Two diseases are particularly impacted by winter temperatures – stripe rust and eyespot (strawbreaker foot rot). Low temperatures are less favorable to both diseases, but for different reasons. For stripe rust, fall infection of winter wheat allows the stripe rust fungus to survive the winter; very low temperatures reduce survival of the rust fungus in infected plants, but the temperatures needed for this are in the single digits and negative numbers with no snow cover.
For eyespot, the most important time for infection is also during the fall – October to December – when it’s raining. Low temperatures during winter prevents new infections from occurring and slows disease spread in already infected plants; any temperatures below freezing with no snow cover will suffice.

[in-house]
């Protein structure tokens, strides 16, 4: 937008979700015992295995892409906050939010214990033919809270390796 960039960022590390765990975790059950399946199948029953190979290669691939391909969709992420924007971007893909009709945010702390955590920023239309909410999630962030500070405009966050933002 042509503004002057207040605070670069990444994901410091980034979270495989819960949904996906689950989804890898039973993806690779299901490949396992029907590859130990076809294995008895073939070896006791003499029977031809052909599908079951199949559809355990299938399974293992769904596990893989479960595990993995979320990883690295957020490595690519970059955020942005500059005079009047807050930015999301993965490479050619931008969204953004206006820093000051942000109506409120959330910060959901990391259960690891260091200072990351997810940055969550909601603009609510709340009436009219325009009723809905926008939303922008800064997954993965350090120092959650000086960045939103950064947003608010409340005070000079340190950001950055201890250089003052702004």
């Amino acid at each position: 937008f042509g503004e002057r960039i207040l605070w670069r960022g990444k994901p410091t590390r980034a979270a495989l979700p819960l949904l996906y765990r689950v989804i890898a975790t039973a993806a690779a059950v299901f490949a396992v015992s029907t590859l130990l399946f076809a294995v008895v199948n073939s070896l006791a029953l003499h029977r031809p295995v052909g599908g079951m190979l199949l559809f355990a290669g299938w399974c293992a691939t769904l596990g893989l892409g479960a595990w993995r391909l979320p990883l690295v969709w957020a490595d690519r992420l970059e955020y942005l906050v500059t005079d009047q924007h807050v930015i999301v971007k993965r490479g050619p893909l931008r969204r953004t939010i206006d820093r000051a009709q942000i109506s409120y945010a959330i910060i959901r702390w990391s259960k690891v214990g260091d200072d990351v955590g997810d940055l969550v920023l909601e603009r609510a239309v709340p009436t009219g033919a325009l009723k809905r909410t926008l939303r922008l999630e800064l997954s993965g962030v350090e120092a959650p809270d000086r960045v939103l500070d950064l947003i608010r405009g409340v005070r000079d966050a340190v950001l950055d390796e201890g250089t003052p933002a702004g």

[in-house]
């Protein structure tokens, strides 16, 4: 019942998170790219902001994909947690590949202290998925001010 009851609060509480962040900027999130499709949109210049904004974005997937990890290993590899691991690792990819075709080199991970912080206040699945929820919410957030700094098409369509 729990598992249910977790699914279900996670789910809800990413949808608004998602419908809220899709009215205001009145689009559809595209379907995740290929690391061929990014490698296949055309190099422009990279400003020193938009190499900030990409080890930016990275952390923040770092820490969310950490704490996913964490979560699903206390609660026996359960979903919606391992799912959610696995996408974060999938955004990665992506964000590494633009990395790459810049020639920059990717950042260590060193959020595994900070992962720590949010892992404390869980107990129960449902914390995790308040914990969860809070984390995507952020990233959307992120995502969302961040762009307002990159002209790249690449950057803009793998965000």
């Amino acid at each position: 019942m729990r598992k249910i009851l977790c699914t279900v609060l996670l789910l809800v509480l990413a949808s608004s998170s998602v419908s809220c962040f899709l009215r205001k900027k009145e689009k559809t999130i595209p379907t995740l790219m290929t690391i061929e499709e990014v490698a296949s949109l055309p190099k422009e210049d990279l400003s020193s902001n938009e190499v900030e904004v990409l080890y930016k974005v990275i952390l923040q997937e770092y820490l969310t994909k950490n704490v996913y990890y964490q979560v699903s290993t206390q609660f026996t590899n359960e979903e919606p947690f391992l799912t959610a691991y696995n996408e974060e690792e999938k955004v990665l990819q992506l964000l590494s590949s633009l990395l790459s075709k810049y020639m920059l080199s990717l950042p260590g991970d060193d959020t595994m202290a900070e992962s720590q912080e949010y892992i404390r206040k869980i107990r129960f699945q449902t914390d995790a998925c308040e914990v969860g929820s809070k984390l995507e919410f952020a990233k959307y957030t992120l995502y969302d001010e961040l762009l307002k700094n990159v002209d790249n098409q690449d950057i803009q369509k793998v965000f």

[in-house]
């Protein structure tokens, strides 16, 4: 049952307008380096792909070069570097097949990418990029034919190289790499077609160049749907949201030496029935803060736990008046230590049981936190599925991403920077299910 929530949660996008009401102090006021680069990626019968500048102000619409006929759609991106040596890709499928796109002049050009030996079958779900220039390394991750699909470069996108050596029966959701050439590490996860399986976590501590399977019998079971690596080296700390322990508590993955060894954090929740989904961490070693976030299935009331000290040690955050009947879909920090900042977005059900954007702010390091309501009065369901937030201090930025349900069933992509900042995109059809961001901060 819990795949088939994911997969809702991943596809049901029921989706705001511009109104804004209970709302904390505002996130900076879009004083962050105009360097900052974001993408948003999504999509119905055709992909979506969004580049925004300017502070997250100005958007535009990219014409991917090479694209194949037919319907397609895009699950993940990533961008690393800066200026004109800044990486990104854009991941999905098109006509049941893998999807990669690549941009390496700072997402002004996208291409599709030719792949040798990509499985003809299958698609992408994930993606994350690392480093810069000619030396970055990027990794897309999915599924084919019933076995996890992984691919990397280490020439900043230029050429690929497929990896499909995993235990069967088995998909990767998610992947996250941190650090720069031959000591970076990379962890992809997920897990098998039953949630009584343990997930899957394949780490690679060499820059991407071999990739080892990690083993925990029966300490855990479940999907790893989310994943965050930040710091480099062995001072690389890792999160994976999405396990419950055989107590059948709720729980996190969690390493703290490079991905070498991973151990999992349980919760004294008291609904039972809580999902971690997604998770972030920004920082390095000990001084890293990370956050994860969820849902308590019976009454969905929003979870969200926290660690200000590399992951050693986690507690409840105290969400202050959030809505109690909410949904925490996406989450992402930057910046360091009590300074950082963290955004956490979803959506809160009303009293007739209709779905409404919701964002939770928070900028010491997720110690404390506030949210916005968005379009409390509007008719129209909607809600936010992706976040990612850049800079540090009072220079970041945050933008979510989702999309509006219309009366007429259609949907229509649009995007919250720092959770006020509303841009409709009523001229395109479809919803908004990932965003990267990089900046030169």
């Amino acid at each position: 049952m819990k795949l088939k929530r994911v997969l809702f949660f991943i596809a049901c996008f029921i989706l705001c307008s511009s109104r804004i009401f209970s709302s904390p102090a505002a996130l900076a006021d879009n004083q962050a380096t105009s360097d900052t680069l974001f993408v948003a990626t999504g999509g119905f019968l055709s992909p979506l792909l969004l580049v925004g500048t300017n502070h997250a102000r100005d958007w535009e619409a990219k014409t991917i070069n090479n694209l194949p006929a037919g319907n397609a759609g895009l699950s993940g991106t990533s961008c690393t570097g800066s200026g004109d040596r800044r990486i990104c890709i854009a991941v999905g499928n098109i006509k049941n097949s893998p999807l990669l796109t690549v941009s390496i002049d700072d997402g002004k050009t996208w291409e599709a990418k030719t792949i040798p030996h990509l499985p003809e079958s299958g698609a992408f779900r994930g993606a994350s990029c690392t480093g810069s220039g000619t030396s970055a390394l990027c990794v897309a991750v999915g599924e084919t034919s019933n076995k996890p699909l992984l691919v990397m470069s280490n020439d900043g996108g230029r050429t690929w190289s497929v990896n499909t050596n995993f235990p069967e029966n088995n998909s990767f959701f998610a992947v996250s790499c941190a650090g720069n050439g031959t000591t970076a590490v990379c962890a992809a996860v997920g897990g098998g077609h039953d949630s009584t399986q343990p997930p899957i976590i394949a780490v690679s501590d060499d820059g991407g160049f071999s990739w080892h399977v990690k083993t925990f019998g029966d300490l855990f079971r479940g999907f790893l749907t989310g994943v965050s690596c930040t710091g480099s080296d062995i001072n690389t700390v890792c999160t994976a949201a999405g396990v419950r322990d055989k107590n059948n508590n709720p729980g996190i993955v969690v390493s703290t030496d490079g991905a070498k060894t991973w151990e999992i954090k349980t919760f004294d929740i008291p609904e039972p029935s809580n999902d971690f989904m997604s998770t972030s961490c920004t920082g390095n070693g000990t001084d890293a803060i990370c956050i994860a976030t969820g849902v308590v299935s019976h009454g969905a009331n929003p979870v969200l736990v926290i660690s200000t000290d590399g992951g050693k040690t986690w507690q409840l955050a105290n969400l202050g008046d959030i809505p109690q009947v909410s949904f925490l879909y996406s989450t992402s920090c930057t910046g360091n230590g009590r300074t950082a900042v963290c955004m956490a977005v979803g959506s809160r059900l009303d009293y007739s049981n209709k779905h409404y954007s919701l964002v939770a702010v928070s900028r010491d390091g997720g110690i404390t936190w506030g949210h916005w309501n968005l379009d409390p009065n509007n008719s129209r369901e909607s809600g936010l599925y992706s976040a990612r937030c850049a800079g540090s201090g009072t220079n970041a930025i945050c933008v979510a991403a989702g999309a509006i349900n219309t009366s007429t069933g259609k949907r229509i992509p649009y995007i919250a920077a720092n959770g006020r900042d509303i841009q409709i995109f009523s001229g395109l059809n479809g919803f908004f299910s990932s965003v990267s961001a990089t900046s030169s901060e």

Last month I discussed Dr. Chen’s first stripe rust prediction of the season (published January 3) and although it was good news because there wasn’t much rust around, I also mentioned that we would know more in March since his rust survival models are based on temperatures from December through February. Consequently, the very mild temperatures during January and February have not only allowed the rust to survive, but to begin growing again in areas with very mild temperatures.